Chris's Reviews > What We Talk About When We Talk About Love

What We Talk About When We Talk About Love by Raymond Carver
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's review
Sep 16, 2011

it was amazing
bookshelves: american, short-stories
Read in September, 2011

I read someone say that Raymond Carver was to the 80s what David Foster Wallace was to the 00s, and if that's the case, then I would have much rather lived through the 80s. But I found Carver especially relevant now, when there's a constant din of noise and information and words. It's so refreshing--you could say elevated, even--to read such finely constructed (and edited, thanks to Gordon Lish, of course) writing that brings your attention to the very words, with not an excess one to be found. Maybe it's a silly feeling, but I like writing that leaves me feeling smart, and Carver's really does, in that he leaves so much to be pieced together and probed by the reader. He allows every reader to feel like a writer in some sense. And, even though there's hardly a "feeling" at all in the book, I felt more reading this than I have with many more "sensitive" stories, because the feelings were my own, in sympathy with the characters, instead of feelings of the characters that I saw voyeuristically. Anyhow, pardon the phrase, but what I talk about when I talk about loving literature is this, so read it.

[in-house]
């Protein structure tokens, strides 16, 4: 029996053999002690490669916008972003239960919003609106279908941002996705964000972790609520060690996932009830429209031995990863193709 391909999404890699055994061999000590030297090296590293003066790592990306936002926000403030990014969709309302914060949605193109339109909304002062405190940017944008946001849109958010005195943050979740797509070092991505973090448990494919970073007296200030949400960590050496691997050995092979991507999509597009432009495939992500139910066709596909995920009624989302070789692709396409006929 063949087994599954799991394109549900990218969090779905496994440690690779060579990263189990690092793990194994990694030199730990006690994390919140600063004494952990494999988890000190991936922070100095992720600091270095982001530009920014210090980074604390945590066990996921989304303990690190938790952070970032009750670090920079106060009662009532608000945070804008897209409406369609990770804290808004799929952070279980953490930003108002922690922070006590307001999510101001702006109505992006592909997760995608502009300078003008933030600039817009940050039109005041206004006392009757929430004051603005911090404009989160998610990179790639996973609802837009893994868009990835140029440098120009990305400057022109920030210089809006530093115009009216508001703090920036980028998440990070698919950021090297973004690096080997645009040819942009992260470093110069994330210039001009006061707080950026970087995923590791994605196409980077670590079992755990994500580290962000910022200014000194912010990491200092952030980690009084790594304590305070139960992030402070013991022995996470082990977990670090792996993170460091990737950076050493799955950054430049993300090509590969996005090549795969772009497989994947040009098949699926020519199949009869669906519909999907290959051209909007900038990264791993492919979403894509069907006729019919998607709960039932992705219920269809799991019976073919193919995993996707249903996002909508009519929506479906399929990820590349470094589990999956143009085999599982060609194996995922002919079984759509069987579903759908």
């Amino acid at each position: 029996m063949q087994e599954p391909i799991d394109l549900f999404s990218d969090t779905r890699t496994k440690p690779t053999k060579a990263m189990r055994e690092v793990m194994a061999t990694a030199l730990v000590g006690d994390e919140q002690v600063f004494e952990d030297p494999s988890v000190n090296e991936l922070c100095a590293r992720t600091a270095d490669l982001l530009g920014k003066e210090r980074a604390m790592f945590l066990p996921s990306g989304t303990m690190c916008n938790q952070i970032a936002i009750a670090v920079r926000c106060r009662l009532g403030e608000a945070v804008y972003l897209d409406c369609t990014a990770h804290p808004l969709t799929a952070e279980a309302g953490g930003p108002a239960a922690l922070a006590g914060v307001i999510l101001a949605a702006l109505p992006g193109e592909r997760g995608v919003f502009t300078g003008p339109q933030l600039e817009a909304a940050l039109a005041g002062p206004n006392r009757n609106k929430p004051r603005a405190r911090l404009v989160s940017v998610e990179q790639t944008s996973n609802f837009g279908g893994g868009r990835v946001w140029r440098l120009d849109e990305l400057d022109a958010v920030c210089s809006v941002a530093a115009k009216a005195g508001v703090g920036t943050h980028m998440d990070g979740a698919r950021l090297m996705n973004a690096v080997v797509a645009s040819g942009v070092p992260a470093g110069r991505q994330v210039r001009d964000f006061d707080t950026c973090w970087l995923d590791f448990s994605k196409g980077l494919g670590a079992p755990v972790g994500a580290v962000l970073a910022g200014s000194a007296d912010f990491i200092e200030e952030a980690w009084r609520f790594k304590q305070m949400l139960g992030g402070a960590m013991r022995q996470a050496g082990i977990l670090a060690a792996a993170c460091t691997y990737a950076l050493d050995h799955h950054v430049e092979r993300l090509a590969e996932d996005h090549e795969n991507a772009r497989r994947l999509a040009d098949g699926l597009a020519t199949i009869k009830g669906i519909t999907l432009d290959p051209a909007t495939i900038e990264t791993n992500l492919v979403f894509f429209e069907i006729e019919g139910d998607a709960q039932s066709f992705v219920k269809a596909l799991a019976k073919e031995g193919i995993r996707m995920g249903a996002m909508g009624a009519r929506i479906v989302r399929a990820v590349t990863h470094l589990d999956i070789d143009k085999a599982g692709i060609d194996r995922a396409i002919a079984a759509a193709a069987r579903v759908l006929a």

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03/23 marked as: read

Comments (showing 1-2 of 2) (2 new)

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message 1: by Claire (new) - added it

Claire was reading ex-boyfriend's copy when he dumped me. that's what i talk about when i talk about love(!) now i'm reminded i actually enjoyed it and want to pick it back up.

Chris Ah, so Carveresque! Well, some things just can't help but be tainted, but if you can make it through, I think it's worth it. There's a really great reading of one of my favorite stories (not in this collection) here, if you wanna ease into Carver:

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